I spent basically the last 20 minutes of this episode having to consciously force myself to breathe. That’s how intense it was. And while the tension didn’t really pay off in a way that I would have liked, this was still probably the best episode of this second half of season five, and puts into motion several things that will take up directly into the finale.
First off, I’m really glad that we saw more of Todd and Lydia. I’ve been waiting for that storyline to get more attention and for it to tie into what’s going on with Walt, and it’s finally happened. There was no way that Walt was going to get out of the business cleanly, and he seemed to have finally realized that in this episode. However, Todd just isn’t that interesting of a character. I’m not sure if it’s the writing or the actor, but trying to shoehorn scenes in to develop his character this late in the game just isn’t working. That time could be better spent in other ways. Thankfully, his badass relatives bring more personality whenever they’re involved, and they close out the episode in a big way. I’m still not totally confident that we’re going to get a satisfying ending to the Madrigal Electromotive storyline, and that will be a shame. We heard just little enough about them over the past couple of seasons to pique my interest, but we haven’t been back to Europe to see the company this whole season, and with only a couple episodes left, I’m not sure we’ll be back over there again at all.
But after that first scene, the rest of the episode is spent finishing up the cat and mouse game between Walt and Jesse/Hank. The intensity levels were crazy high, and it’s really awesome and new to see Walt on the defensive here. He’s spent the last several seasons being a master strategist and always getting his way, but that seems to be falling apart. Last episode his big plan to get to Jesse failed, and the few things he tries in this episode don’t work either, though that’s more to Hank’s credit than to Jesse’s. I find myself in a really awkward position of not knowing who to root for. Yes, Walt deserves to go to prison (and probably worse) for all of the things he’s done, but Jesse has spent every moment since the end of season three feeling sorry for himself. I understand his desire for some sort of healing, but he isn’t being pro-active about it. He’s just pouting and letting others manipulate him. It’s hard to root for someone like that. Likewise, Hank has spent the last 4 years being a lovable jerk, but ever since he’s gotten Walt in his sights, it’s brought out a darkness in him that isn’t terribly different from the darkness he’s trying to shit down in Walt. There are two very clear sides now; I just don’t know which one to root for.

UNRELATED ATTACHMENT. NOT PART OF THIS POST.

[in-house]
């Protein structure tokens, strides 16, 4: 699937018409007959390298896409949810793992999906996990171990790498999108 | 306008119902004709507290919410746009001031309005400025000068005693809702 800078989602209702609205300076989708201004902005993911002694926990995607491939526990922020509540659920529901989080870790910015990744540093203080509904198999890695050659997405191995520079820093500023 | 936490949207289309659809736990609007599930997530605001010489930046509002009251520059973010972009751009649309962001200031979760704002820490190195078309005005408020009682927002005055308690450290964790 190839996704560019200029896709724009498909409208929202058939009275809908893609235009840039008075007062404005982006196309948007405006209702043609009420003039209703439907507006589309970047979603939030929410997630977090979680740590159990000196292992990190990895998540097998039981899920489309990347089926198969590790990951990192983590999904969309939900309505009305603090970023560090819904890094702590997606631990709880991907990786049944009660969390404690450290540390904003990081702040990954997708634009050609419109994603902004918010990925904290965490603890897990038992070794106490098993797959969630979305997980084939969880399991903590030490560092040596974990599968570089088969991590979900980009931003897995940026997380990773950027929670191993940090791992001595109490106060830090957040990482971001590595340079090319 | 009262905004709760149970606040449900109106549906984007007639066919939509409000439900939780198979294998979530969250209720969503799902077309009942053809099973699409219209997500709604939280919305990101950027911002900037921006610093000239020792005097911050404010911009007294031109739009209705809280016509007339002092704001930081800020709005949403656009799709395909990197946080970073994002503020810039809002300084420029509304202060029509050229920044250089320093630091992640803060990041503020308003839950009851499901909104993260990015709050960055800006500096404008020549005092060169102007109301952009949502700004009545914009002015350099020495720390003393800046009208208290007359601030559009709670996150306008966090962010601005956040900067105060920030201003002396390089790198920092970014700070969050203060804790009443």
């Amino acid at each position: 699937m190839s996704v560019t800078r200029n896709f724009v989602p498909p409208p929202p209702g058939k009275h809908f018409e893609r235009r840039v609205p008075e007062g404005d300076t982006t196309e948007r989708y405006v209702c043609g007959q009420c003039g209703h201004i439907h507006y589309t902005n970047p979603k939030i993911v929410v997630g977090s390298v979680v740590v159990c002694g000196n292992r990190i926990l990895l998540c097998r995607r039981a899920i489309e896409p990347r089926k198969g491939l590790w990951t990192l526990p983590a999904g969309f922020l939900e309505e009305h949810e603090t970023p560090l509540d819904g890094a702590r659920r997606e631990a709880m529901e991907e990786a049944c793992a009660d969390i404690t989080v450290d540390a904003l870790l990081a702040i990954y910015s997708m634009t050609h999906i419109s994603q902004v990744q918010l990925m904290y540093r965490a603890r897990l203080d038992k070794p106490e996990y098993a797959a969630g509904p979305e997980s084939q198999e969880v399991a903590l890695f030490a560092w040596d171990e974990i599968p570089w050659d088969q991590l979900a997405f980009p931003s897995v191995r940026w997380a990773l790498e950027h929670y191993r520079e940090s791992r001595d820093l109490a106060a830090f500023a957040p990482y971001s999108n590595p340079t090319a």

But oh boy, that last sequence of events. From Hank and Jesse pulling a fast one on Walt about the money, to Walt screaming at Jesse over the phone, to Walt’s realization that Jesse is working with Hank and giving himself up, to the arrival of Todd and his friends, to the stand off, there were just so many crazy moments that led to…a completely impossible and frustrating finish to the episode. Let’s get real here. Hank and Gomez were standing IN THE OPEN when Todd’s guy open fire on them from ten yards away with shotguns and automatic weapons. It is LITERALLY IMPOSSIBLE that both Hank and Gomez got away from that first barrage alive. I get that we’re meant to be left on a cliff hanger there with the shootout in full swing, but they could have come up with a more realistic way to get us there. It was a tough spot for the viewer, not knowing what they wanted to happen. Hank, Gomez, and Jesse are the “good guys” in this scenario, but their the antagonists of our main character. We can’t really root for them to win. Then up come Todd’s guy, CLEARLY bad dudes, but they represent possible freedom for Walt. It’s hard not to want that. But really, all I wanted was SOMETHING to happen, SOMEONE to die or at least take a damn bullet.
But I can’t let that weigh down what is otherwise a fantastic episode that leaves us in a place of complete insanity and uncertainty. The opening scene of next week’s episode is going to be a rough one, and I can’t imagine that everyone’s going to get out of it alive.
-finally feels like we’re building towards something
-Hank’s strategic moves
-intensity of the final scene
-still no progress on the “future” story
-Skylar is feeling less and less like an important character
-no one died at the end